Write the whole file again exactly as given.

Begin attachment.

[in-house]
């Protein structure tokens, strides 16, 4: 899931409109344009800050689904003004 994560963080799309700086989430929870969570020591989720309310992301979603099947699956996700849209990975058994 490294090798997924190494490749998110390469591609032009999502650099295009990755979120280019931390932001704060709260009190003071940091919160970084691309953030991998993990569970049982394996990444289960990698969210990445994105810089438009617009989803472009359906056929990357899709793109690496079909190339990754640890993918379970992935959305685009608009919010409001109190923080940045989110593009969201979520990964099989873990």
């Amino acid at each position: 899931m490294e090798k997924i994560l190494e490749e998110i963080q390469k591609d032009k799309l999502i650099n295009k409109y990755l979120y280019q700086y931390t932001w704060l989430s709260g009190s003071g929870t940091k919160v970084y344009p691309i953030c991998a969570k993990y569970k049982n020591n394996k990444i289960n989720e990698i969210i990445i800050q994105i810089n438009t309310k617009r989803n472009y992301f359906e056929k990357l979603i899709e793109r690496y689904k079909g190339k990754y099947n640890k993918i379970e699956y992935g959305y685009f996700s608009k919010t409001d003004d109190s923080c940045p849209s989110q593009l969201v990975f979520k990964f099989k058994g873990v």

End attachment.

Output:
[in-house]
């Protein structure tokens, strides 16, 4: 899931409109344009800050689904003004 994560963080799309700086989430929870969570020591989720309310992301979603099947699956996700849209990975058994 490294090798997924190494490749998110390469591609032009999502650099295009990755979120280019931390932001704060709260009190003071940091919160970084691309953030991998993990569970049982394996990444289960990698969210990445994105810089438009617009989803472009359906056929990357899709793109690496079909190339990754640890993918379970992935959305685009608009919010409001109190923080940045989110593009969201979520990964099989873990």
């Amino acid at each position: 899931m490294e090798k997924i994560l190494e490749e998110i963080q390469k591609d032009k799309l999502i650099n295009k409109y990755l979120y280019q700086y931390t932001w704060l989430s709260g009190s003071g929870t940091k919160v970084y344009p691309i953030c991998a969570k993990y569970k049982n020591n394996k990444i289960n989720e990698i969210i990445i800050q994105i810089n438009t309310k617009r989803n472009y992301f359906e056929k990357l979603i899709e793109r690496y689904k079909g190339k990754y099947n640890k993918i379970e699956y992935g959305y685009f996700s608009k919010t409001d003004d109190s923080c940045p849209s989110q593009l969201v990975f979520k990964f099989k058994g873990v």